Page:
Toxicity Profiles of Immunotherapy Agents in Advanced NSCLC


A brief review of AEs seen with immunotherapy in advanced non–small cell lung cancer followed by advice on how to nuance safety data in this setting.


Stephen V. Liu, MD: Neal, before I move on to this next section, one thing I was wondering is, when we think of immunotherapy, we think of that long-term benefit, survival benefit, for some patients’ long-term survival. And for some patients, a treatment that really won’t stop working. That’s really what we hope for. But there’s always toxicity with everything that we do, [and] there are always risks with every treatment that we give. What are some of the common adverse events that occur while patients are receiving immunotherapy in your practice?

Neal Ready, MD, PhD: The immune-related toxicities with mono-immune therapy, many patients will have them, but often they’re grade 1 or grade 2. And those could be rashes, fatigue, some joint pain, [and] endocrine problems like developing hypothyroidism. About 10% will have clinically significant toxicities, such as immune pneumonitis, colitis, [and] immune hepatitis. Some of the toxicities that are grade 3 and grade 4 require us to hold therapy and treat with high-dose steroids. And then there are still 1% or 2% of patients who have severe, life-threatening immune toxicities, including pulmonary [and] GI [gastrointestinal]. Cardiac, fortunately, is rare. Central nervous system, that’s rare. But that we do have to keep [them] in mind because occasionally they happen and require specialized treatment in the hospital. But overall, compared [with] other treatment options, less toxic and capable of giving prolonged survival.

Stephen V. Liu, MD: These are great points. And we don’t want to avoid discussing toxicity. When we talk about [adverse] effects of immunotherapy, it’s not meant to discourage people from using it because, as you mentioned, consistently fewer [adverse] effects. Fewer severe [adverse] effects than chemotherapy. Thus, a well-tolerated treatment. It’s more just [for] awareness because when I think back to cases where things didn’t go so well, it’s usually delayed recognition or delayed action. Because if we see an immunotherapy [adverse] effect, an immune-related toxicity, we can often intervene, reverse those. But we need to identify those early. Those are [adverse] effects [that] we would want to hear [about] right away—where I want to get a call in the middle of the night [about] someone’s significant [adverse] effects. That’s not something I want to wait a few weeks to hear about.

You mentioned hypothyroidism. That’s much more common. A lot of these [adverse] effects are sort of on paper first, where we see them in the lab before. And it’s just important for oncologists to make sure we’re checking fairly regularly. But some studies will report even 1 in 5 with hypothyroidism. Fortunately, that’s one that’s easy to manage.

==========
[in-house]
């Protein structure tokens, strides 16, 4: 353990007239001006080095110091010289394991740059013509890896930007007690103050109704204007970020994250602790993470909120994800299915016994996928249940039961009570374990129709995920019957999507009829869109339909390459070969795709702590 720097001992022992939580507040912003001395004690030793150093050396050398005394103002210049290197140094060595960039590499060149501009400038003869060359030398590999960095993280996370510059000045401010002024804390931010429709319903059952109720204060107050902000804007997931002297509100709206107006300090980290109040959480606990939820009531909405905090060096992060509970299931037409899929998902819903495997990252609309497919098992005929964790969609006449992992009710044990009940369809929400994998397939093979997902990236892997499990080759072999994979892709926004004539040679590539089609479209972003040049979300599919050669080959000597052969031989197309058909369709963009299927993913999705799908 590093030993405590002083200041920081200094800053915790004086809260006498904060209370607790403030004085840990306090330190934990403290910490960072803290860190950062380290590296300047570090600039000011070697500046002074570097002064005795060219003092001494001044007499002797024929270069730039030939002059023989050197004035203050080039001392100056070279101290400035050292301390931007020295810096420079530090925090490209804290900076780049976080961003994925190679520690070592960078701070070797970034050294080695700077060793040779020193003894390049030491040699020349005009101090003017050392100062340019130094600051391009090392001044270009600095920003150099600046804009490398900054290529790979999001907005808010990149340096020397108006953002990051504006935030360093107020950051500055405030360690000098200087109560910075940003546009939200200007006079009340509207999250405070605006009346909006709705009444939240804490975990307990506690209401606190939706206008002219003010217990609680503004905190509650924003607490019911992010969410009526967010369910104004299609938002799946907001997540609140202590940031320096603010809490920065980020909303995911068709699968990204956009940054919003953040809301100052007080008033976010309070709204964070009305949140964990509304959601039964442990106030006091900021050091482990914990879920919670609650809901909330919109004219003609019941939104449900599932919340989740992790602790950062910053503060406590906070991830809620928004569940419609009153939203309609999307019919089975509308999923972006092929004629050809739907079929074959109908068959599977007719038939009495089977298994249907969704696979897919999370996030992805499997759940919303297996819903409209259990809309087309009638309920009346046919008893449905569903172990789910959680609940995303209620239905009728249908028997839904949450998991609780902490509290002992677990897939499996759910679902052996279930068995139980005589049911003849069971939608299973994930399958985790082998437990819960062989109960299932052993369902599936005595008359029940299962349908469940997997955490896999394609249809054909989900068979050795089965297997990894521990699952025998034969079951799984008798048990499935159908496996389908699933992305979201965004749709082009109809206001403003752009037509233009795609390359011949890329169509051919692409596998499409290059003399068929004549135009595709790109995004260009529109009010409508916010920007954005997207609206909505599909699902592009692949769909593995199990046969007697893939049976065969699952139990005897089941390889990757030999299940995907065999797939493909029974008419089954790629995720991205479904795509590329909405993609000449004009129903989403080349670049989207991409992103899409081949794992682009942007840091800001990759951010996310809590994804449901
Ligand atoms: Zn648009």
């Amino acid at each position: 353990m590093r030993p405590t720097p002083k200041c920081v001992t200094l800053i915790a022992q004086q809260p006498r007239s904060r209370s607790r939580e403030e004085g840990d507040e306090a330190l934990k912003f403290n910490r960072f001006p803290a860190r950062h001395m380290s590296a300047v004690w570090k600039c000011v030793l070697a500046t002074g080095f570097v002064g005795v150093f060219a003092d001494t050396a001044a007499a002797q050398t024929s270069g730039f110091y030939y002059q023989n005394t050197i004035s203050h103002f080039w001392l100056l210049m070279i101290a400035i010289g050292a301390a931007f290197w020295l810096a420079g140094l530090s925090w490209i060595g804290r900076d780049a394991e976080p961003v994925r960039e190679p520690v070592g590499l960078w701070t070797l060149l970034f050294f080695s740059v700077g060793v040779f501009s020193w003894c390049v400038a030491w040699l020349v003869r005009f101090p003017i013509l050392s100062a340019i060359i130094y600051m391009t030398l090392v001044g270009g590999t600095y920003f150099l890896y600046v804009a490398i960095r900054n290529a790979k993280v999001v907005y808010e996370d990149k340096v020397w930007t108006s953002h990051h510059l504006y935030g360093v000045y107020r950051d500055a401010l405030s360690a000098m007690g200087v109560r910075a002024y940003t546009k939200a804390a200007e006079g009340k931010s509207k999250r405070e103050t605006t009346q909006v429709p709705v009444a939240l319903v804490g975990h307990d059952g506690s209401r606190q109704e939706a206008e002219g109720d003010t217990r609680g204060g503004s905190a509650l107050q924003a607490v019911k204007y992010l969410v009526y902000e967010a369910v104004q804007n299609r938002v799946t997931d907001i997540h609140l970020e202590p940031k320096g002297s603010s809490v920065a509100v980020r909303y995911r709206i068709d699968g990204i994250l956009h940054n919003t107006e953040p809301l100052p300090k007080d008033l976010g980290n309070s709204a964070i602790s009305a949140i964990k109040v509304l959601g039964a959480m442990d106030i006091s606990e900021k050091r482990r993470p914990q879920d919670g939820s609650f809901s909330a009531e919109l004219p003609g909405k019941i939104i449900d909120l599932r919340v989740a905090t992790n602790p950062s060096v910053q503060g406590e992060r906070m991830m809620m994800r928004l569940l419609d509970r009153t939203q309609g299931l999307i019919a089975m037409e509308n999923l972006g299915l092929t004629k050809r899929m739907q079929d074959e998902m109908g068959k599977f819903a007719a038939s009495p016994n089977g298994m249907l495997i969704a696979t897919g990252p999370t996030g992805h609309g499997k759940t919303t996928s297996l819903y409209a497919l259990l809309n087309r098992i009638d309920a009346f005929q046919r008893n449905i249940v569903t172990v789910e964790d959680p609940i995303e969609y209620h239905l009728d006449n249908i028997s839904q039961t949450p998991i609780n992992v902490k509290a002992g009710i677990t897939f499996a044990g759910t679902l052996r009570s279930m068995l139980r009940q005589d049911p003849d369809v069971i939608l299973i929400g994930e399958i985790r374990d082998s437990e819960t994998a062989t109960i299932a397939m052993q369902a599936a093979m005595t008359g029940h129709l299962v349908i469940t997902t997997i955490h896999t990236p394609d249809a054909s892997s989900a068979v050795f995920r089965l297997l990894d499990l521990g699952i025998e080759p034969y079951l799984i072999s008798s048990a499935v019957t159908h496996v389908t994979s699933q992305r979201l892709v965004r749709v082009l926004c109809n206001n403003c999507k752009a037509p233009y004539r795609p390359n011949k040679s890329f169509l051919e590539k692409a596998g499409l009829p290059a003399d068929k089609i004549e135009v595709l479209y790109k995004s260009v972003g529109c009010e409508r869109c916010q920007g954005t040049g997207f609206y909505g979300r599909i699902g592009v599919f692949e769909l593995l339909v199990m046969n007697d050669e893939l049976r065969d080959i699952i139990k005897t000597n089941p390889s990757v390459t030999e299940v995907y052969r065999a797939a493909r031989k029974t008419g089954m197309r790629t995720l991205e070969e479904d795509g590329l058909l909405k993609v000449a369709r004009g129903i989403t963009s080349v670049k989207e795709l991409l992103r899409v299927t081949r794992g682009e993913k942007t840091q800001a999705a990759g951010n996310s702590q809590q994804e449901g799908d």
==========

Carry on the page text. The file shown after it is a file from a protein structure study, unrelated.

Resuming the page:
And one last thing about toxicity that I think has really encouraged both of us is that when we look at studies using checkpoint inhibitors, especially dual-checkpoint blockade, some patients have to stop for toxicity. And they stop before that 2-year mark. And it turns out that people that have to stop for toxicity do just as well, if not better, than people that continue and complete that full 2-year course. That 2-year course, while that’s our goal, is a little arbitrary. And if we need to stop earlier, we are very comfortable doing that, especially if we’re stopping for [adverse] effects. A lot of times if we stop for [adverse] effects, it doesn’t mean that we have to move on to something else. We can often just watch, and those are often patients that do quite well long term.

Neal Ready, MD, PhD: There’s a question in the chat asking for special populations like HPV [human papillomavirus], hepatitis B, hepatitis C. Is there any experience with treating those, and how did they do toxicity wise?

There are certainly some retrospective studies with pembrolizumab and other PD-1 checkpoint antibodies where there was no excess toxicity seen. And some patients had clear efficacy. It appears possible to do. CheckMate 817 was a large phase 2 study that ended up with a small number of patients with hepatitis or HIV.

Transcript edited for clarity.

Related Videos
Joshua K. Sabari, MD, an expert on lung cancer, presenting slides
Chul Kim, MD, MPH
Salman R. Punekar, MD, Mayo Clinic
Federico Cappuzzo, MD
Pasi A. Jänne, MD, PhD, director, Lowe Center for Thoracic Oncology, director, Belfer Center for Applied Cancer Science, director, Chen-Huang Center for EGFR Mutant Lung Cancers, senior physician, David M. Livingston, MD, Chair, Dana-Farber Cancer Institute; professor, medicine, Harvard Medical School
Edgardo S. Santos Castillero, MD, FACP
Joshua K. Sabari, MD
Coral Olazagasti, MD